Q: What inspired you to create Peanut the Penguin?
A: I have always loved telling stories to my children. They are now 12 and 7 and they still love when I make one up at bedtime, if we are not reading a book.
Sometimes, I’d read to them books that I grew up with that were published in the '60s, before computer graphic illustrations. They were the old fairytales and other classics and I love them because of their expressive and vivid grammar and their hand-painted illustrations.
I’ve always found that there are no longer enough of this type of story on the bookshelves, that introduce kids to the more traditional story-telling with a feel-good theme and sympathetic characters -- the type I would make up at bedtime. Hence, Peanut the Penguin and his story.
And as I mentioned the illustrations – we barely find hand-painted pictures in children’s books anymore. So I felt compelled to bring out my brush and acrylics to really capture how I imagined the characters.
Q: Did you work on the text or the illustrations first, or both simultaneously?
A: Text first, but with an image of the main character, Peanut, in my mind, and in rough sketches with his family. Once the manuscript was approved by my publisher (Bold Story Press), then the images had to follow the page set-up to correspond to the text on each page. That’s when the illustrations were created.
Q: Did you need to do any research to write the book, and if so, did you learn anything surprising?
A: Actually, these penguins are not the typical Arctic, scarf-wearing, dive-off-an-iceberg type that we see in many books about penguins.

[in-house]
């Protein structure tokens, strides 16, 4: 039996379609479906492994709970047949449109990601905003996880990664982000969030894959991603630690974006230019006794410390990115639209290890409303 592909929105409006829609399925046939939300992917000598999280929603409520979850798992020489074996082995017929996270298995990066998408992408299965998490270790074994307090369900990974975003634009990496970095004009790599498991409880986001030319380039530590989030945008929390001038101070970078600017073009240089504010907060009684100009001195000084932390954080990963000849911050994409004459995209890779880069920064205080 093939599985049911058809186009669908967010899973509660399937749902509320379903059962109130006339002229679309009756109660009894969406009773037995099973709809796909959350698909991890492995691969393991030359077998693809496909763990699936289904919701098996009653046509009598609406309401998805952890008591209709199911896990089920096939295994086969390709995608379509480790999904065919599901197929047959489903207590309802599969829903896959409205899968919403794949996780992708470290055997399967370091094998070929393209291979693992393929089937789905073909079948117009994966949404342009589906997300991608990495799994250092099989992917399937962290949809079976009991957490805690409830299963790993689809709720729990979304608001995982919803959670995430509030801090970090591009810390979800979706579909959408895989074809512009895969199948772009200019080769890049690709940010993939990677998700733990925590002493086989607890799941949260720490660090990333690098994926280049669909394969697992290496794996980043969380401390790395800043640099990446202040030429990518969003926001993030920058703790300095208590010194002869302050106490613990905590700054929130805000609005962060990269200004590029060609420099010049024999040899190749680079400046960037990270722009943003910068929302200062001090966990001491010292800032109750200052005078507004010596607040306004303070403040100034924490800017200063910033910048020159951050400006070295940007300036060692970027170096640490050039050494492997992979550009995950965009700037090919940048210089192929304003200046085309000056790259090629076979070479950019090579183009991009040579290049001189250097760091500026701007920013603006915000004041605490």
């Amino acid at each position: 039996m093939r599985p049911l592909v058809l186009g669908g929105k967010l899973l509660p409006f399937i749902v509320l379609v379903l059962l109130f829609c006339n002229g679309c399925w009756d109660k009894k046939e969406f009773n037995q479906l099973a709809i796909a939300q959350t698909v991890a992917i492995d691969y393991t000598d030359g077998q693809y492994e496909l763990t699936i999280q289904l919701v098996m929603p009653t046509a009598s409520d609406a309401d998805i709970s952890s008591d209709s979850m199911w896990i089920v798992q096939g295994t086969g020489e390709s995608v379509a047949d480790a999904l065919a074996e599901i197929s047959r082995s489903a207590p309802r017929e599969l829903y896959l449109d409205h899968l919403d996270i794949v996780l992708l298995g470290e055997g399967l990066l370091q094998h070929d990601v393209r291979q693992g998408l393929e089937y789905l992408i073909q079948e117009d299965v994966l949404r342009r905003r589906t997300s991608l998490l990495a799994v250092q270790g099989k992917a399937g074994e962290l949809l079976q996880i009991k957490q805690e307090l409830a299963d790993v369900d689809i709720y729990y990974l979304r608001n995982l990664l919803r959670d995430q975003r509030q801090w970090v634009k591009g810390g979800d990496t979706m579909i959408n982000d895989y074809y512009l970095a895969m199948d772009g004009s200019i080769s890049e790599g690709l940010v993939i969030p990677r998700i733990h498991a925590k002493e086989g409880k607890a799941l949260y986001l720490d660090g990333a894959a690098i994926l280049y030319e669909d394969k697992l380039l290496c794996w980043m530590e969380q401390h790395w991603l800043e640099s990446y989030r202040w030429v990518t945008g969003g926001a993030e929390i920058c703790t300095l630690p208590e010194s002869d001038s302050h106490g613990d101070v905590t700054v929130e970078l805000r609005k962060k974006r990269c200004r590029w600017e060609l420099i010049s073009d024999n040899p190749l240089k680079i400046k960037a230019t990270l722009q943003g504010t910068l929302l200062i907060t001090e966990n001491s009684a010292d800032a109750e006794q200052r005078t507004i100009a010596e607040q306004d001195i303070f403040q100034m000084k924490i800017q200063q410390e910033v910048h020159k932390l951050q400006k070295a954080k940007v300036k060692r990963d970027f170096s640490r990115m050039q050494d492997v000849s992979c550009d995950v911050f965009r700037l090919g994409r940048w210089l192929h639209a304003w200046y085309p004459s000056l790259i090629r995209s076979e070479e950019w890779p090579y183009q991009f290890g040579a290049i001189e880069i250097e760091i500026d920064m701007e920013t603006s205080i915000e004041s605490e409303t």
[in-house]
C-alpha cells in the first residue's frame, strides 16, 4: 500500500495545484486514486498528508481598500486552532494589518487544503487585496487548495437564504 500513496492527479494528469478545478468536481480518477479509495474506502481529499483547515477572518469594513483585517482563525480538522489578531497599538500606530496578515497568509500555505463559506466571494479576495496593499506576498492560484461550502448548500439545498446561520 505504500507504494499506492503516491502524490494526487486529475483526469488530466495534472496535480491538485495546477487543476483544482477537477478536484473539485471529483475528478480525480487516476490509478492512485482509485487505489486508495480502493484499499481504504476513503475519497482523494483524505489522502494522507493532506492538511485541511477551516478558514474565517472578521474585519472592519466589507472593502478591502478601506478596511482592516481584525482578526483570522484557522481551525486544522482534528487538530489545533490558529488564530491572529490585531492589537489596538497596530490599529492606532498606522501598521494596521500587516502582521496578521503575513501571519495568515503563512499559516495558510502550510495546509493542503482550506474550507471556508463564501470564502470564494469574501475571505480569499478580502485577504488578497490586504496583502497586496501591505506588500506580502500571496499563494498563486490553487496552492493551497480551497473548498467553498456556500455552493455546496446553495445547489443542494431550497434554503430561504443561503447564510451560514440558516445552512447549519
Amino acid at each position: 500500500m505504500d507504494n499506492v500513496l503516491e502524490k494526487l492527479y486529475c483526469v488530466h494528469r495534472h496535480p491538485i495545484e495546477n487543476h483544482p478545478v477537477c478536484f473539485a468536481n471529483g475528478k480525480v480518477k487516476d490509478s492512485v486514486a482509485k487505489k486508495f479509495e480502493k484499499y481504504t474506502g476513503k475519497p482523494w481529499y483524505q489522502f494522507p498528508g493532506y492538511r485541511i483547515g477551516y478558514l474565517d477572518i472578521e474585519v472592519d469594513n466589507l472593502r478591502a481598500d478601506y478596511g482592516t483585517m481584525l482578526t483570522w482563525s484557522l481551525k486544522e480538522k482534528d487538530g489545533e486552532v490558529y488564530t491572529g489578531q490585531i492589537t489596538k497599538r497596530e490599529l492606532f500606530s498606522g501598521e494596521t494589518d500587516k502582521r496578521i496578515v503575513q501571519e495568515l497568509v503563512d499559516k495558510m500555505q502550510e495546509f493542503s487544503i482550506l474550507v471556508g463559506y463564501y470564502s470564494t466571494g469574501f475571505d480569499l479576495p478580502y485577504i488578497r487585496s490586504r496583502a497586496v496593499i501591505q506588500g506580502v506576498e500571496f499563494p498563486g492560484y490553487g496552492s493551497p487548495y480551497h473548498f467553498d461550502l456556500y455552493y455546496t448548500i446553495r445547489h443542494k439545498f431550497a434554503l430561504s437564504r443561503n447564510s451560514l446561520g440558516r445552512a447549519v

We lived for a while in South Africa and experienced the amazing Cape Town penguins that live on Boulder Beach on a sandy shore. I had some photos of us there so I did look back to remind myself of their surroundings.
Apart from that, yes I did have to research how they typically sound/call out, for my manuscript, and how they move, for the illustrations.
Q: What do you hope kids take away from the story?
A: Always, as with my own kids, I want kids to feel a sense of empathy and sympathy toward others. To cheer for the underdog.
Kids have plenty of opportunity between books and TV to laugh with and at characters, but at some point they also need to connect with their sensitivities and I try to do that with my stories.
Q: What are you working on now?
A: I am currently shaping a new book in mind and have a rough draft. It passed the kid-test when I told my kids the story at bedtime without telling them it might be for my second book.
But getting the word out for my first book, Peanut the Penguin, is taking precedence for the next few weeks before I invest time in the next. Hopefully, I should have something to submit by early 2022.
Q: Anything else we should know?
A: This book was definitely a labor of love. My kids were with me every step of the way, encouraging me when I was exhausted from late nights of book editing, long hours of painting, and still being a stay-at-home mom with all that that entails during a pandemic year when they were at home all day every day.
They were my fans, my constructive critics, my sounding board and my focus group all voluntarily during it all. Couldn’t have done it without them.
Readers can go to my website www.arunamlepore.com to get updates on my work, and anyone living in the vicinity can check to see when and where my book launch will be (in Garrett Park, MD).
Peanut the Penguin ebooks are available on Amazon, Nook, Kobo, Barnes & Noble, and Apple, and the print books are available on Amazon and most everywhere books are sold.
--Interview with Deborah Kalb